Researcher Paul Lukasiak invited the principal author of the Herald's analysis, Marty Merzer, to reply to our in-depth critique. His reply was a simple brushoff: "We stand by our methodology, our ballot reviews and our reporting." Lukasiak has again requested a detailed, point-by-point reply.

In the interest of fairness, I wrote to Martin Merzer, the primary author of the Herald analysis, asking for comment. The below is my letter to him, his response, and my response to that….


Dear Mr. Merzer:

Attached is a (not quite final edit version) critique of the methodology used by the Herald and its partners in its overvote analysis.
A number of on-line journalism sites have expressed an interest in the piece, based upon its first draft. I wanted to give you an opportunity to respond to it, and I will be happy to see to it that your response is included on sites where it is published. Please note, however, that it may well be published on-line prior to your responses, inasmuch as you have, to date, refused to respond to two previous inquiries regarding your articles on this subject.

Paul Lukasiak



First of all, we're having trouble sending email back to you - it comes back as undeliverable. Second of all, you're already posted this. Third of all, if this gets through, here is our response, which I hope you include in its entirety, including the websites:

We stand by our methodology, our ballot reviews and our reporting. Anyone interested in examining our calculations in depth can find supplemental material on these websites -- material that was printed in The Miami Herald on Friday, May 11.

Similar material concerning our previous reports can be found at

marty merzer


Dear Mr. Merzer:

first off, please allow me to apologize if mail was bounced back to you. apparently, at some point on sunday evening (until about 8:00 Am monday) the "snip" email server was having problems.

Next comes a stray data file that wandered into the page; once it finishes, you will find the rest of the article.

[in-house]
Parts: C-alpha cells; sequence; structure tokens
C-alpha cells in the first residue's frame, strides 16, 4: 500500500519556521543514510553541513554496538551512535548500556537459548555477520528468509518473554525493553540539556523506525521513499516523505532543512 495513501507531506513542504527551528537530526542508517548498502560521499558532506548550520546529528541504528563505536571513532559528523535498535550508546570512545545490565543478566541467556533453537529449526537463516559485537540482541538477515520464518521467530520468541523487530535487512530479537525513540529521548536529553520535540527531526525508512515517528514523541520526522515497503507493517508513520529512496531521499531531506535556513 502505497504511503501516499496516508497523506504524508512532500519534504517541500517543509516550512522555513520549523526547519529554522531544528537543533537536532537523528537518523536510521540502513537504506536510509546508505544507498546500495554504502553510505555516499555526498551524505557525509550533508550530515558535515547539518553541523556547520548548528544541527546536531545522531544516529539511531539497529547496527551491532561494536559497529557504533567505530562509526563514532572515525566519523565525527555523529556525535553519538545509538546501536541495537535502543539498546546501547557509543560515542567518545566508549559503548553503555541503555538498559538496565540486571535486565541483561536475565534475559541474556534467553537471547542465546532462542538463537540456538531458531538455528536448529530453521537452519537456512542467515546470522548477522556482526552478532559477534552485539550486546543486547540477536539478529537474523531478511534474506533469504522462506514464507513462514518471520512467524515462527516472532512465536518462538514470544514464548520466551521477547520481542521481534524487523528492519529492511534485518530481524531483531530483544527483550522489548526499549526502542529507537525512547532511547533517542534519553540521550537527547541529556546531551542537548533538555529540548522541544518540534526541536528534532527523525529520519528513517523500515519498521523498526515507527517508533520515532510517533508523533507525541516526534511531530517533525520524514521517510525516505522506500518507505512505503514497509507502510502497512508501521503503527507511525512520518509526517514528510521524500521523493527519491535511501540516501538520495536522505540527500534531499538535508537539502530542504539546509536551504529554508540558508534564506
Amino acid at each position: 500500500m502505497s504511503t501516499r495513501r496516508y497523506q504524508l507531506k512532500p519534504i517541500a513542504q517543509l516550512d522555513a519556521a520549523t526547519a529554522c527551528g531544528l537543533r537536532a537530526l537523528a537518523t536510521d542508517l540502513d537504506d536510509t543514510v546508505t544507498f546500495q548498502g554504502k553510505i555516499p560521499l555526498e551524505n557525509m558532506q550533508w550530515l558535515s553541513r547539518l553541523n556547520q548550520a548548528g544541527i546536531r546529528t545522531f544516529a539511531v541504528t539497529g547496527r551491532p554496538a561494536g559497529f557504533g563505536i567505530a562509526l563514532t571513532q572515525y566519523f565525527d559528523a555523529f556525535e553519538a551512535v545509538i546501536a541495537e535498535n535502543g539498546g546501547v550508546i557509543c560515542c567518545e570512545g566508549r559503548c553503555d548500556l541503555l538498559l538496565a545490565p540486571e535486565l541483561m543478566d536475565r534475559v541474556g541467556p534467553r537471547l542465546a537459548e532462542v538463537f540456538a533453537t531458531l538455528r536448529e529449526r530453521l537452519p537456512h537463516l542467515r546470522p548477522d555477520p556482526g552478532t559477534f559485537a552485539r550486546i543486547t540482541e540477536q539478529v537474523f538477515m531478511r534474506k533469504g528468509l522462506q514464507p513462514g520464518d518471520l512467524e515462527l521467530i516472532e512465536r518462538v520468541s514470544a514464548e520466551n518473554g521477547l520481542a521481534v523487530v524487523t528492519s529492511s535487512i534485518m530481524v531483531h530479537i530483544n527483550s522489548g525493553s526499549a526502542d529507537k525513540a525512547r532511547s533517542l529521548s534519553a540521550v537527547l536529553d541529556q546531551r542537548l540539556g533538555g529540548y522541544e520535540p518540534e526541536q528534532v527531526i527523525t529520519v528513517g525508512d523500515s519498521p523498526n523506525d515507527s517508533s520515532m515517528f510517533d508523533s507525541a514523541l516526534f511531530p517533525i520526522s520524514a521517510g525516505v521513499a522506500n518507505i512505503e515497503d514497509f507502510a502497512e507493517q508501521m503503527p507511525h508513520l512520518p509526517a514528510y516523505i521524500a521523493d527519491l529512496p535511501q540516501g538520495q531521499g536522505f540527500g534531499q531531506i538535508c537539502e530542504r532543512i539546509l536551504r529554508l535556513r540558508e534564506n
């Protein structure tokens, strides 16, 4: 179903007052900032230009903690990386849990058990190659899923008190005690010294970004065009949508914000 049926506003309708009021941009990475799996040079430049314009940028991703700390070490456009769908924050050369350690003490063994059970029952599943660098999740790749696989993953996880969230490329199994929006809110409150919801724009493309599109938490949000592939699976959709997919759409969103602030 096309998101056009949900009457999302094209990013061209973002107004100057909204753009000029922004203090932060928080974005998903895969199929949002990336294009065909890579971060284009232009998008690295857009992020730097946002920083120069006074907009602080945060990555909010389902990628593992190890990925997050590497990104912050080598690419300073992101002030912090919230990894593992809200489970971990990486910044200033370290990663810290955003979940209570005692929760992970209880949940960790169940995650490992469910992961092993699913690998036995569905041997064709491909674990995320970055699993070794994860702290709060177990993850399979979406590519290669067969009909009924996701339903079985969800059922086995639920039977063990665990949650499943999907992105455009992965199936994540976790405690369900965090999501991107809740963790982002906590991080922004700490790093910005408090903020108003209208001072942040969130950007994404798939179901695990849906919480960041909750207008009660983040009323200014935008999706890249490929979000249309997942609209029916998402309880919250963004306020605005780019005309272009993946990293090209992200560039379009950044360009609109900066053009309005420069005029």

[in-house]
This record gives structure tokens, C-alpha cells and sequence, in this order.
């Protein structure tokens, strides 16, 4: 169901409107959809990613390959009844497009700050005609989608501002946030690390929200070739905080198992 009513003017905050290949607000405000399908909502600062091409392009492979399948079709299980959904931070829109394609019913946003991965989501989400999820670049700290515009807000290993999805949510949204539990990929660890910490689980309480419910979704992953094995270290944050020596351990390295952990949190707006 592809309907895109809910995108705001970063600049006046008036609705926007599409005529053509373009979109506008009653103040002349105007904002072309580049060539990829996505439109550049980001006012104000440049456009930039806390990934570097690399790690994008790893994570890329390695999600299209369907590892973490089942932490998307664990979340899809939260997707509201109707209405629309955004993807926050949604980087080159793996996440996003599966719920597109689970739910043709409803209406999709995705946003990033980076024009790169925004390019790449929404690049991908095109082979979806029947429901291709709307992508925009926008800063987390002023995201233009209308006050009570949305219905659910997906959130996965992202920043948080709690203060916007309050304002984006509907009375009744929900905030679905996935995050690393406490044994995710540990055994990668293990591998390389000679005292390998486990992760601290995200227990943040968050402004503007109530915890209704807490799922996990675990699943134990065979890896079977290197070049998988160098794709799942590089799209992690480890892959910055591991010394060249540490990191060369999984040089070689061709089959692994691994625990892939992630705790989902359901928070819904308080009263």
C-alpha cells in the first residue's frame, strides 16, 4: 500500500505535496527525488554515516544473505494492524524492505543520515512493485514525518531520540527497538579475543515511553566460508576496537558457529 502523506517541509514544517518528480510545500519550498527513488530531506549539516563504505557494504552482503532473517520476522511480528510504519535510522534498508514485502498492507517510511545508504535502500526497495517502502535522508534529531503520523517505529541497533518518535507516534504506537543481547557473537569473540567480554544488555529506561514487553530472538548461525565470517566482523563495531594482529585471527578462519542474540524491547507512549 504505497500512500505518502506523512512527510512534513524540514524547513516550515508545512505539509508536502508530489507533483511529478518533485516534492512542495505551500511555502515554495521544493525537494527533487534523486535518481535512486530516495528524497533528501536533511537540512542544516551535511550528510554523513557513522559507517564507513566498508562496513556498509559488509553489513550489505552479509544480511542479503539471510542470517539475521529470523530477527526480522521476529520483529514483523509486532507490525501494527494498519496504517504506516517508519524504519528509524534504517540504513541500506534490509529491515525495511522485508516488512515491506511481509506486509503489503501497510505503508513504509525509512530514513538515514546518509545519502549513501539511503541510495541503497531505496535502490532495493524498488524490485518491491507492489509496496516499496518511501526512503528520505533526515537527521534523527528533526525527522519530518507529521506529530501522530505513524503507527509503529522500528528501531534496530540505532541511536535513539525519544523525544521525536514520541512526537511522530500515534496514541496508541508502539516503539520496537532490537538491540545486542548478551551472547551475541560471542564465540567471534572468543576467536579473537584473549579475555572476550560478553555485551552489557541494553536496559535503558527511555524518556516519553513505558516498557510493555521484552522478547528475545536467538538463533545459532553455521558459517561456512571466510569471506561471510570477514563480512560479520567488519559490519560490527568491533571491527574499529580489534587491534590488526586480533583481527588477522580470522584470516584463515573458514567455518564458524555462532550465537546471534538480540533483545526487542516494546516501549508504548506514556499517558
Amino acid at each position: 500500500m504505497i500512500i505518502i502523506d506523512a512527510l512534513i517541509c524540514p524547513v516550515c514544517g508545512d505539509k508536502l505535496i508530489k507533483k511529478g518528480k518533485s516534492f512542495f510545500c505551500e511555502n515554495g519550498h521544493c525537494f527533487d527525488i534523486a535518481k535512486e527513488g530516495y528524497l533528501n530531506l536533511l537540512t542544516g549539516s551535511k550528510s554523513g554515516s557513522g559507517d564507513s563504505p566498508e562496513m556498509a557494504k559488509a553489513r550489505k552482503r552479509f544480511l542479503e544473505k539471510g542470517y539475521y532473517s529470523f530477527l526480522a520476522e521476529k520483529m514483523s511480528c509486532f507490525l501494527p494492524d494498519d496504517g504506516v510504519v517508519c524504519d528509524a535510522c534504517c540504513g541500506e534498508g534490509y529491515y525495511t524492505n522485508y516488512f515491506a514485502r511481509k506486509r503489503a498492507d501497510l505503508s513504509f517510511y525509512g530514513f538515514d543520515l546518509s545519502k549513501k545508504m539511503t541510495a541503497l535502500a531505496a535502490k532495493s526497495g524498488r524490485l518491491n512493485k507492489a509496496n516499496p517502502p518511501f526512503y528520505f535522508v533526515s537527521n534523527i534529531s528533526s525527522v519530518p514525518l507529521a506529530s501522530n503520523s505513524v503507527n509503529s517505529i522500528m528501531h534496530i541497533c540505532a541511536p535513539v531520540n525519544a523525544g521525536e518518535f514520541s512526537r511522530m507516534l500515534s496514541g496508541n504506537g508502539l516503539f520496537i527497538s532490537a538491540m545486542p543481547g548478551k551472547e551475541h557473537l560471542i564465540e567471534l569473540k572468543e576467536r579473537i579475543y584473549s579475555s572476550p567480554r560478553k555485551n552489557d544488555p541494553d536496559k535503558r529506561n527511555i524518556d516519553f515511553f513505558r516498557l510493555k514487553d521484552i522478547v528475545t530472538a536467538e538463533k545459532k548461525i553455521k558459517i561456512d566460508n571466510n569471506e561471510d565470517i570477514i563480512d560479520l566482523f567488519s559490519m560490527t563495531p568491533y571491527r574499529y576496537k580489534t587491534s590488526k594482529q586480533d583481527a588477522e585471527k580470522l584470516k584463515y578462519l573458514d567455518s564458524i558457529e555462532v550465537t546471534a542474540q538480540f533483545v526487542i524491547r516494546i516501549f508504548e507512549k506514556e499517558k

Re: the substance of your response, in fact it was the web sites that you cited that i used as the basis for my critique.

Inasmuch as your overvote analysis acts as an indictment of the methodology in your undervote analysis (forcing you, in the undervote analysis, to add 400+ undervotes from Orange County and eliminating over 1000 undervotes in Broward County) I would suggest that your overwhelming confidence in the overvote survey methodology may be misplaced somewhat.

It is clear that your approach missed the votes recovered in Volusia County in the manual count as a result of 320 ballots NOT counted by machine in the "machine recount".

It is clear that your approach missed ballots that other people found in Gadsden County.

It is clear that your approach DID NOT find seven ballots with fully legal votes that the supervisor of elections there PERSONALLY EXAMINED and that were in the pool of overvotes you supposedly 'examined'. (and don't take my work for them being legal votes. Read the Orlando Sentinel accounts on these votes. Or you can take the word of the lawyer for the Florida Association of County Supervisors of Elections. Or do what I did, and call up a Florida law school (I used university of florida), ask for the leading expert there on Florida election law, then ask him or HER about the status of these votes. Or you can just read my piece cited in the previously attached article that lays out the relevant statutes and codes, and read them for yourself, and draw your own conclusions.)

It is clear that your approach mislabled as "machine counted" votes that were FIRST counted by hand, then duplicated based on a "voter intent" standard.

In other words, it is clear that there are serious problems with your numbers---or at the VERY least, serious problems with the way in which you explained how those numbers were arrived at.

In any case, by addressing the issues I raise, you can clear up ambiguities in your report, or acknowledge errors made, thereby enhancing the Herald's (and your own) reputation for integrity. Conversely, your unwillingness to address the specific issues raised in my critique will merely serve to raise further questions about the integrity and impartiality of the Herald's overvote analysis.

paul lukasiak

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